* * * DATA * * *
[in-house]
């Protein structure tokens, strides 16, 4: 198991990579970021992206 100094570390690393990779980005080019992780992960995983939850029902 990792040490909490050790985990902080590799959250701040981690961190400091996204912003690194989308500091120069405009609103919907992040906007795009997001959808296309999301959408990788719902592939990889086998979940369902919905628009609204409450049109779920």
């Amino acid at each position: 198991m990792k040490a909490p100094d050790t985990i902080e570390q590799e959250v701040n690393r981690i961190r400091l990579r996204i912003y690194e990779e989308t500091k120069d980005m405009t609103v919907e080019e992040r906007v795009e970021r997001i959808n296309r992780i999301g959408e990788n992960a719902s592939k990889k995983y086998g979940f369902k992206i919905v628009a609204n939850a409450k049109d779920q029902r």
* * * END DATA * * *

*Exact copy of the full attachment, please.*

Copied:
[in-house]
């Protein structure tokens, strides 16, 4: 198991990579970021992206 100094570390690393990779980005080019992780992960995983939850029902 990792040490909490050790985990902080590799959250701040981690961190400091996204912003690194989308500091120069405009609103919907992040906007795009997001959808296309999301959408990788719902592939990889086998979940369902919905628009609204409450049109779920």
């Amino acid at each position: 198991m990792k040490a909490p100094d050790t985990i902080e570390q590799e959250v701040n690393r981690i961190r400091l990579r996204i912003y690194e990779e989308t500091k120069d980005m405009t609103v919907e080019e992040r906007v795009e970021r997001i959808n296309r992780i999301g959408e990788n992960a719902s592939k990889k995983y086998g979940f369902k992206i919905v628009a609204n939850a409450k049109d779920q029902r």